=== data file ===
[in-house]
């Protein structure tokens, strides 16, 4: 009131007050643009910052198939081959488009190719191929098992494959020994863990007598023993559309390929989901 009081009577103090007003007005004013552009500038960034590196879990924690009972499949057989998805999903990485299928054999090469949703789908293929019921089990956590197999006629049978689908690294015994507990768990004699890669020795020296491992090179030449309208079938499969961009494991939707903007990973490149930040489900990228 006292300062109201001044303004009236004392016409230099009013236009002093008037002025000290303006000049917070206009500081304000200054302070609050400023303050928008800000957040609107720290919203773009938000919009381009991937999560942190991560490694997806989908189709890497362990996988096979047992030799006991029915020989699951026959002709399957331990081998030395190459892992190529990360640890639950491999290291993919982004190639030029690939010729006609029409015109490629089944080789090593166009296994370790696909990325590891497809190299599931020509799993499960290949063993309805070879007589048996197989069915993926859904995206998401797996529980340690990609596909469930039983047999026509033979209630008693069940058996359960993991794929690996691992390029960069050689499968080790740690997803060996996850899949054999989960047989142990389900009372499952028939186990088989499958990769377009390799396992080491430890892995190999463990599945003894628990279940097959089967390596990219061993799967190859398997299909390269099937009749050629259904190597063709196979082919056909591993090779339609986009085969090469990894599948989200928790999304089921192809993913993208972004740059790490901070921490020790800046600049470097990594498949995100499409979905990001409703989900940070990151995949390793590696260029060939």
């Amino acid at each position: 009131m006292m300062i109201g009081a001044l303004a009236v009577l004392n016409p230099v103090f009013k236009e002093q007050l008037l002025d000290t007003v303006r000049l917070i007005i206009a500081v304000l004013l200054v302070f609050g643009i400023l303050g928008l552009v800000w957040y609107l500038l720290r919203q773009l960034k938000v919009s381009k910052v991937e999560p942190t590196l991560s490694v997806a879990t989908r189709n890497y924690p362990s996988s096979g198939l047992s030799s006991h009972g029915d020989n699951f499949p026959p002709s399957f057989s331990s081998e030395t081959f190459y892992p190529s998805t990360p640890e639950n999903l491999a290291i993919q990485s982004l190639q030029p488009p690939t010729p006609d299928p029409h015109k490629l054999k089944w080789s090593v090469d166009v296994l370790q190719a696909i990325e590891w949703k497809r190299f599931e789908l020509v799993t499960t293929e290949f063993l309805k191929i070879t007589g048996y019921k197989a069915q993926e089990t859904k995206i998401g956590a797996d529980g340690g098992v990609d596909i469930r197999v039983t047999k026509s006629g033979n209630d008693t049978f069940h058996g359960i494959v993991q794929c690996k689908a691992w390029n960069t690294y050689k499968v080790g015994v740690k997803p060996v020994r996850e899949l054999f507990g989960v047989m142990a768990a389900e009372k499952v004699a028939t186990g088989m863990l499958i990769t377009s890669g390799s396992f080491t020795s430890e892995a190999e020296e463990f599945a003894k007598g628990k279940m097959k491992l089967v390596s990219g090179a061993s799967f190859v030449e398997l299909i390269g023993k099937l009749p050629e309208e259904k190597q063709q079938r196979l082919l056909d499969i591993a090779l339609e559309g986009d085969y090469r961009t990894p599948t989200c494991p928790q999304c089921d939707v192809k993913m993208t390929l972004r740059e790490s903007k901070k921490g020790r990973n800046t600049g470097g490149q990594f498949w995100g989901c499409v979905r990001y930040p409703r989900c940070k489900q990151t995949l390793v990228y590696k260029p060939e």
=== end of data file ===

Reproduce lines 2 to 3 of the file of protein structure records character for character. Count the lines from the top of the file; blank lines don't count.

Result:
């Protein structure tokens, strides 16, 4: 009131007050643009910052198939081959488009190719191929098992494959020994863990007598023993559309390929989901 009081009577103090007003007005004013552009500038960034590196879990924690009972499949057989998805999903990485299928054999090469949703789908293929019921089990956590197999006629049978689908690294015994507990768990004699890669020795020296491992090179030449309208079938499969961009494991939707903007990973490149930040489900990228 006292300062109201001044303004009236004392016409230099009013236009002093008037002025000290303006000049917070206009500081304000200054302070609050400023303050928008800000957040609107720290919203773009938000919009381009991937999560942190991560490694997806989908189709890497362990996988096979047992030799006991029915020989699951026959002709399957331990081998030395190459892992190529990360640890639950491999290291993919982004190639030029690939010729006609029409015109490629089944080789090593166009296994370790696909990325590891497809190299599931020509799993499960290949063993309805070879007589048996197989069915993926859904995206998401797996529980340690990609596909469930039983047999026509033979209630008693069940058996359960993991794929690996691992390029960069050689499968080790740690997803060996996850899949054999989960047989142990389900009372499952028939186990088989499958990769377009390799396992080491430890892995190999463990599945003894628990279940097959089967390596990219061993799967190859398997299909390269099937009749050629259904190597063709196979082919056909591993090779339609986009085969090469990894599948989200928790999304089921192809993913993208972004740059790490901070921490020790800046600049470097990594498949995100499409979905990001409703989900940070990151995949390793590696260029060939």
């Amino acid at each position: 009131m006292m300062i109201g009081a001044l303004a009236v009577l004392n016409p230099v103090f009013k236009e002093q007050l008037l002025d000290t007003v303006r000049l917070i007005i206009a500081v304000l004013l200054v302070f609050g643009i400023l303050g928008l552009v800000w957040y609107l500038l720290r919203q773009l960034k938000v919009s381009k910052v991937e999560p942190t590196l991560s490694v997806a879990t989908r189709n890497y924690p362990s996988s096979g198939l047992s030799s006991h009972g029915d020989n699951f499949p026959p002709s399957f057989s331990s081998e030395t081959f190459y892992p190529s998805t990360p640890e639950n999903l491999a290291i993919q990485s982004l190639q030029p488009p690939t010729p006609d299928p029409h015109k490629l054999k089944w080789s090593v090469d166009v296994l370790q190719a696909i990325e590891w949703k497809r190299f599931e789908l020509v799993t499960t293929e290949f063993l309805k191929i070879t007589g048996y019921k197989a069915q993926e089990t859904k995206i998401g956590a797996d529980g340690g098992v990609d596909i469930r197999v039983t047999k026509s006629g033979n209630d008693t049978f069940h058996g359960i494959v993991q794929c690996k689908a691992w390029n960069t690294y050689k499968v080790g015994v740690k997803p060996v020994r996850e899949l054999f507990g989960v047989m142990a768990a389900e009372k499952v004699a028939t186990g088989m863990l499958i990769t377009s890669g390799s396992f080491t020795s430890e892995a190999e020296e463990f599945a003894k007598g628990k279940m097959k491992l089967v390596s990219g090179a061993s799967f190859v030449e398997l299909i390269g023993k099937l009749p050629e309208e259904k190597q063709q079938r196979l082919l056909d499969i591993a090779l339609e559309g986009d085969y090469r961009t990894p599948t989200c494991p928790q999304c089921d939707v192809k993913m993208t390929l972004r740059e790490s903007k901070k921490g020790r990973n800046t600049g470097g490149q990594f498949w995100g989901c499409v979905r990001y930040p409703r989900c940070k489900q990151t995949l390793v990228y590696k260029p060939e």